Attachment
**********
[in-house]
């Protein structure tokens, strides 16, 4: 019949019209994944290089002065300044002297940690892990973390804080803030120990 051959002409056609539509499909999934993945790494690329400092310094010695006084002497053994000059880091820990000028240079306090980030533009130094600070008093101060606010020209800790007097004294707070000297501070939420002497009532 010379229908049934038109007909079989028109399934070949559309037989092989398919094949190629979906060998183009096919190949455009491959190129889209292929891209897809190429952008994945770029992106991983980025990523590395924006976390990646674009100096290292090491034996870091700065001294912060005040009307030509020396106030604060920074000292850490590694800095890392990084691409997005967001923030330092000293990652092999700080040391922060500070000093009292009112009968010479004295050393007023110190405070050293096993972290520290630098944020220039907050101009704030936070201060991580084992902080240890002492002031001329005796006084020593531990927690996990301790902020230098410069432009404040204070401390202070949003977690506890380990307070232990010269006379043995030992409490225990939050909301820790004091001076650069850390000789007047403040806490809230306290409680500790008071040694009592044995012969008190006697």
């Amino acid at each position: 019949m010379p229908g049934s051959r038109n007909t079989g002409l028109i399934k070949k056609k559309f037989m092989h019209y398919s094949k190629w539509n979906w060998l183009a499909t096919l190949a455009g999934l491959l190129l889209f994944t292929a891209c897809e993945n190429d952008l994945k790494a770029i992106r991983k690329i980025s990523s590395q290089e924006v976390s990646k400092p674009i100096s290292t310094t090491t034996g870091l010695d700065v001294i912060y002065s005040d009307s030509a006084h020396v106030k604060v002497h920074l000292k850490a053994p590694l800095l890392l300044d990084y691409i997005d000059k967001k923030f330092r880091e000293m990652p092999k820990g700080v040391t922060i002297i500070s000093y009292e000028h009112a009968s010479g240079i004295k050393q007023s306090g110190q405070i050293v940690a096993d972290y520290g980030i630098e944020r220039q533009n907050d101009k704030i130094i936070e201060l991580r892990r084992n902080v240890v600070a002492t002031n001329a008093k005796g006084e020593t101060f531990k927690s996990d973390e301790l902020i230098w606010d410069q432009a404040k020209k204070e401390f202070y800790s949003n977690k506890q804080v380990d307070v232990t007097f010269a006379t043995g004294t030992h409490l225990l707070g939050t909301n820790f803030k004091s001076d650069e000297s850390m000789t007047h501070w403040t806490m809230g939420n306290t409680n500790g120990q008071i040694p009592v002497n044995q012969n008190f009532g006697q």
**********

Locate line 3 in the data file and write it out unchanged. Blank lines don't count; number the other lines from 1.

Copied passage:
């Amino acid at each position: 019949m010379p229908g049934s051959r038109n007909t079989g002409l028109i399934k070949k056609k559309f037989m092989h019209y398919s094949k190629w539509n979906w060998l183009a499909t096919l190949a455009g999934l491959l190129l889209f994944t292929a891209c897809e993945n190429d952008l994945k790494a770029i992106r991983k690329i980025s990523s590395q290089e924006v976390s990646k400092p674009i100096s290292t310094t090491t034996g870091l010695d700065v001294i912060y002065s005040d009307s030509a006084h020396v106030k604060v002497h920074l000292k850490a053994p590694l800095l890392l300044d990084y691409i997005d000059k967001k923030f330092r880091e000293m990652p092999k820990g700080v040391t922060i002297i500070s000093y009292e000028h009112a009968s010479g240079i004295k050393q007023s306090g110190q405070i050293v940690a096993d972290y520290g980030i630098e944020r220039q533009n907050d101009k704030i130094i936070e201060l991580r892990r084992n902080v240890v600070a002492t002031n001329a008093k005796g006084e020593t101060f531990k927690s996990d973390e301790l902020i230098w606010d410069q432009a404040k020209k204070e401390f202070y800790s949003n977690k506890q804080v380990d307070v232990t007097f010269a006379t043995g004294t030992h409490l225990l707070g939050t909301n820790f803030k004091s001076d650069e000297s850390m000789t007047h501070w403040t806490m809230g939420n306290t409680n500790g120990q008071i040694p009592v002497n044995q012969n008190f009532g006697q």